< back

Verification of KRASTA models

In many cases a first version of a calculation model does not produce adequate results. In addition to false input data the abstraction of construction details may not be appropriate. Hence, checks of input data and results are essential during build and evaluation. There is no universal algorithm for these checks. This article describes various aspects of model checks and shall sensitize the KRASTA user for his work.

Visual control

After creation of mass and load cases in KRASTA a visual control is essential. Mass and load case are dragged from the object tree and dropped on the graphics window to show the masses and loads. Now the distribution within the structure and the resulting mass or load can be checked.

When a structure is modified, masses and loads can change accidentally because nodes or beams are created or deleted. It is strongly recommended to check all basic mass and load cases after modifications of the structure are finished.

Fig. 1: Wind loads on the main boom are not complete, chord beams are missing in the wind load list. Wind loads are completely missing for the counter weight boom.

Plausibility check

If masses or loads are given per length or surface unit (e.g. live or product loads, wind) the resulting mass or load cannot be compared to the specification directly in many cases. A plausibility check can at least prevent larger mistakes.

For wind load the solidity ratio of the structure can be checked. Wind loads divided by the wind pressure result in an effective wind area. This area can be related to the outline of the structure. This solidity ratio can be compared with similar structures. A rough guess can also be helpful to verify the dimension of the wind load.

Furthermore, masses and loads on the same parts of the structure should be checked for the correct proportions. Masses on platforms (e.g. gratings) and live load can be applied on the same beam list. Resulting masses and loads in KRASTA need to have the same proportion as the masses and loads per surface unit. Wind loads in and out of service with different wind pressure can also be checked for similar proportions in similar working positions.

Fig. 2: Top: Wind load for 20 m/s wind speed, resulting load 56.5 kN. Bottom: Wind load for 51.75 m/s, resulting load 378.3 kN. The ratio of the squares of the wind pressure equals the ratio of the resulting loads.

Overlapping nodes and beams

After model geometry has been created or modified the model should be checked for double nodes and overlapping beams. The following menu items can be used:
"Construction" > "Check for..." "double nodes"
"Construction" > "Check for..." "double beams"
Caution: There are cases where nodes or beams overlap on purpose. These nodes and beams may not be melt.

Error messages during solver run

After a solver run the solver error log should be checked. (Menu: "Calculation" > "Show Log-File..."). Common error messages and warnings of the solver PAS are described in the KRASTA manual. Methods to find and eliminate the problems are also given there. Unfortunately PAS messages are available in German language only.

Fig. 3: Error messages of the solver in the calculation log.

Additionally newer versions of PAS IV provide an estimation of the condition number of the stiffness matrix. A large number (starting from 10E+08) may indicate weak fixation of degrees of freedom. Results from solver runs with a large condition number may be invalid due to numerical errors even if there is no further error message or warning.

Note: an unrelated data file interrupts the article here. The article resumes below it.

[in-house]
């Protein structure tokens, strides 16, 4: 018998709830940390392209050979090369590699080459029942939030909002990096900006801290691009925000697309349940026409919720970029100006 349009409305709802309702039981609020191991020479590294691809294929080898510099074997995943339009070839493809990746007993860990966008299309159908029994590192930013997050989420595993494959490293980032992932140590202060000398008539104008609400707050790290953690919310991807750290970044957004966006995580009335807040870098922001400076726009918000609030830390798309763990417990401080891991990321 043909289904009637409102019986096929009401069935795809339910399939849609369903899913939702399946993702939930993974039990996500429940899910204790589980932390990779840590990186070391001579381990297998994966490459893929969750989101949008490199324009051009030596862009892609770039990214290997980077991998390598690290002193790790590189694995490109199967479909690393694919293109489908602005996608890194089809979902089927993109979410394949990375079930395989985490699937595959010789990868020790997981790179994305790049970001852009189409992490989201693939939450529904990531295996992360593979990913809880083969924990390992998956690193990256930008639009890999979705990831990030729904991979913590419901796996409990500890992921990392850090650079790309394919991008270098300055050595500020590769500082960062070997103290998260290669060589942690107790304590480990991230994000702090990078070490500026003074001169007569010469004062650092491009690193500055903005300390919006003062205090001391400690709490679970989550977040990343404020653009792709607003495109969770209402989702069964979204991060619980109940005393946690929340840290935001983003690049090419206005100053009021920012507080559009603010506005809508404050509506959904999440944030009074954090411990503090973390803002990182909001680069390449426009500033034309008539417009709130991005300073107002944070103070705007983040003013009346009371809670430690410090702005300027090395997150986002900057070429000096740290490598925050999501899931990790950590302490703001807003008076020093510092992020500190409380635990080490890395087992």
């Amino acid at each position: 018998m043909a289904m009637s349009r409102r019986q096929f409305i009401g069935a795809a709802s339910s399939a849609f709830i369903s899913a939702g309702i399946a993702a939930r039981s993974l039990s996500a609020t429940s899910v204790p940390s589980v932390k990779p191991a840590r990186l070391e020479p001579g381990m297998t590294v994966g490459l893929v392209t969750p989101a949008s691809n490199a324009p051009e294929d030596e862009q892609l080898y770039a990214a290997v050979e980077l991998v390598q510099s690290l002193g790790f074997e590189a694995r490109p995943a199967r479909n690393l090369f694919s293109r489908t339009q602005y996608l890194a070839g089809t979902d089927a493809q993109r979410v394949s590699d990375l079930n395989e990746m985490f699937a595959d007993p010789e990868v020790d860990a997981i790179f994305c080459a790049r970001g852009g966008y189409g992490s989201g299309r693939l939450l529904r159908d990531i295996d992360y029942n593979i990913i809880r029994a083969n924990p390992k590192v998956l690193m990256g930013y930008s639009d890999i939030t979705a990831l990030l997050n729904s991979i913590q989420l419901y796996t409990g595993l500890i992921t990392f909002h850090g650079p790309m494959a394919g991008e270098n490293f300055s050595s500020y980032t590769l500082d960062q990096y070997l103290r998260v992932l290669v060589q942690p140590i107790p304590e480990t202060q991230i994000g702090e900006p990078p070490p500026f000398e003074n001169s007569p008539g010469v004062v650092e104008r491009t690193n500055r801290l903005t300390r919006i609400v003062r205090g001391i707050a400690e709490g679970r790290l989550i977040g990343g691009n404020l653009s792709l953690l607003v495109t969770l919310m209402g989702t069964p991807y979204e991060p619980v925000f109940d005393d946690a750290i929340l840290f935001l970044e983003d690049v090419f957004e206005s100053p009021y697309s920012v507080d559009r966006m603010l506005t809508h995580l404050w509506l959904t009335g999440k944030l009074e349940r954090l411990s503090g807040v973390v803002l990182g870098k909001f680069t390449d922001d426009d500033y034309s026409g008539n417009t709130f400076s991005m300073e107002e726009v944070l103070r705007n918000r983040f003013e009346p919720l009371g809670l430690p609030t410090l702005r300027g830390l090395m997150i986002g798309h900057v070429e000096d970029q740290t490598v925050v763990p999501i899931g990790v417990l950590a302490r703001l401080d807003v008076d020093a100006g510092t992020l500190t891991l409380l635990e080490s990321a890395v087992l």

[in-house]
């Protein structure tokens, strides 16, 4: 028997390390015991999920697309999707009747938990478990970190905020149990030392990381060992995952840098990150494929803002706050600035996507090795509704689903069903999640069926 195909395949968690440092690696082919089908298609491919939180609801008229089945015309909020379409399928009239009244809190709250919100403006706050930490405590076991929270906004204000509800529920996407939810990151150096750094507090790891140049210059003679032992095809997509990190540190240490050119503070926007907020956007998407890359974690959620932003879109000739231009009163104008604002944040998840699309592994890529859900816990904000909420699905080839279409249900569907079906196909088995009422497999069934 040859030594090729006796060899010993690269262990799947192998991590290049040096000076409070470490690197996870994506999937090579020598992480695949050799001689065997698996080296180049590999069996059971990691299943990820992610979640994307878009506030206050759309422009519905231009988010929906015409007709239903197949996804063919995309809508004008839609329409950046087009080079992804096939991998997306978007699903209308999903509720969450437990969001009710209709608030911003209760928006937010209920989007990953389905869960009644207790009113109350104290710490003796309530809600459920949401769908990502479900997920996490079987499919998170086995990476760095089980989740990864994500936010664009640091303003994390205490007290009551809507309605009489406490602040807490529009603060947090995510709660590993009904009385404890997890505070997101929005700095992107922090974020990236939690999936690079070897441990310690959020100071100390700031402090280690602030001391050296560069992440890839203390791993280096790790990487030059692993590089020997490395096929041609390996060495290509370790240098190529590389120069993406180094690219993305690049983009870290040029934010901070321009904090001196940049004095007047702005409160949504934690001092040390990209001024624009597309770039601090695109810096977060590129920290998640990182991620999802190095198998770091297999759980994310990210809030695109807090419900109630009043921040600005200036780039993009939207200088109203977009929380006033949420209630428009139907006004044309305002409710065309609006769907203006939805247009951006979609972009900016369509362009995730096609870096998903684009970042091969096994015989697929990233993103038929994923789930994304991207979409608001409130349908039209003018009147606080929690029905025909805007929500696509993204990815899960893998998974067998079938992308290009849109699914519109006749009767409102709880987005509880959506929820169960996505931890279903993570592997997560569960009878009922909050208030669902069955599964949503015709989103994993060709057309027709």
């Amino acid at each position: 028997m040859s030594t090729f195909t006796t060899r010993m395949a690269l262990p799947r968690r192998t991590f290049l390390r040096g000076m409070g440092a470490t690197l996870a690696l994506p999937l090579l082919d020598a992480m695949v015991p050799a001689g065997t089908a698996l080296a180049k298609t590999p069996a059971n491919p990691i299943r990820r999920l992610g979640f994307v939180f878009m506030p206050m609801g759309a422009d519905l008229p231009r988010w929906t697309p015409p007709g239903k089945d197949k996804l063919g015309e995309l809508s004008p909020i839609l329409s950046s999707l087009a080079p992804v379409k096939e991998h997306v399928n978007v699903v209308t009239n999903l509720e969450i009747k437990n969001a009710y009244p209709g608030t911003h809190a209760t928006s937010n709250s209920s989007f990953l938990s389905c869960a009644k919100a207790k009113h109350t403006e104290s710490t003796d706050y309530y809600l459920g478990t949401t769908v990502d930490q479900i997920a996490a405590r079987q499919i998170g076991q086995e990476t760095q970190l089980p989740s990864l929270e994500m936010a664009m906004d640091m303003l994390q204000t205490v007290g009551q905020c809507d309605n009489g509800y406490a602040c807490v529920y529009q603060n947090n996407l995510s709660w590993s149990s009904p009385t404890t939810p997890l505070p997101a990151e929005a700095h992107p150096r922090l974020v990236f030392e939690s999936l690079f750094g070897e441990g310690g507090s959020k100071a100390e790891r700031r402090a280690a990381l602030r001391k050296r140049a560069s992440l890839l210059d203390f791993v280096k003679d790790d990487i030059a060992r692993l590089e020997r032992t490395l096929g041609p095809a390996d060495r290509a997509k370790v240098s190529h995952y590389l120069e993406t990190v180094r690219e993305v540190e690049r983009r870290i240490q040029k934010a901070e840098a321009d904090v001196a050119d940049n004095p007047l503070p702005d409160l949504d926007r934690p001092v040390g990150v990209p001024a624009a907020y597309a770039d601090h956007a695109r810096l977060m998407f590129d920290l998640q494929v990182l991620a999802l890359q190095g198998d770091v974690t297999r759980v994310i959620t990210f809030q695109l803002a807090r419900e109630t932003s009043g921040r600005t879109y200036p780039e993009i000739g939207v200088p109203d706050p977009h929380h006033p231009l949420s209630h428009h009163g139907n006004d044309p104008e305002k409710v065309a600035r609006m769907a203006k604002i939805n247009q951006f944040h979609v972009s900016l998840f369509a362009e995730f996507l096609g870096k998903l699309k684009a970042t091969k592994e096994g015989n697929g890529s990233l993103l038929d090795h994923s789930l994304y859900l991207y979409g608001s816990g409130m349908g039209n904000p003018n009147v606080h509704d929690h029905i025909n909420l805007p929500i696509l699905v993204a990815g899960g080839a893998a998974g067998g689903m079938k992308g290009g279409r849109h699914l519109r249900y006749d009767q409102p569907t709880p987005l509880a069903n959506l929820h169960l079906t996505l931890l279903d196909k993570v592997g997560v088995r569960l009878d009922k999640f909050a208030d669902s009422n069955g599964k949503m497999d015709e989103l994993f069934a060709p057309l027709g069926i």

Fig. 4: Large condition number 10E+16, results need to be checked.

Numerical errors may often be detected by comparing loads and support reactions of load cases. Resulting loads and support reactions need to be the same in value and location. When differing significantly the model needs to be checked and modified. In many cases kinematically overdetermined beam structures made of rigid beams are the reason. Concerning the use of rigid cross sections the KRASTA manual gives some hints in chapter "Partial Rigid Cross Sections".

If beams are set inactive for the solver, loads on these beams may be included in the load display but not in the support reactions. The handling of inactive beams may be adjusted in the KRASTA options.

Fig. 5: Loads and support reactions differ significantly.

Bending line

Directly after a (successful) solver run the bending lines for selected load cases give a good impression of the behaviour of the structure. Unexpected deflections, sharp bends in false positions or even completely different bending lines as expected should be investigated. Joints or loads in false positions may be the reason or parts of the structure are not connected.

For beams without defined section points the bending line is linear from beam start to beam end. If beam results within a beam are relevant sections points have to be added accordingly.

Fig. 6: Beams are not connected.

Check load paths

Important elements and parts for which the load transmission characteristic is defined should be checked in respect of that. Evaluation of inner forces at certain beam ends expose show false models.

Fig. 7: The boom stay in the left model transfers torsional loads due to the fork at the lower end and the cardan joint at the top. This is not realistic and reduces boom strain. An additional torsional joint at the top (right model) is required.

Result expectations

Often the engineer has an expectation or a qualitative prospect of the results. If expectation and actual results differ, the discrepancy must be dissolved. The model could be false or the expectation of the engineer is not realistic. Both alternatives need to be considered.


General Updates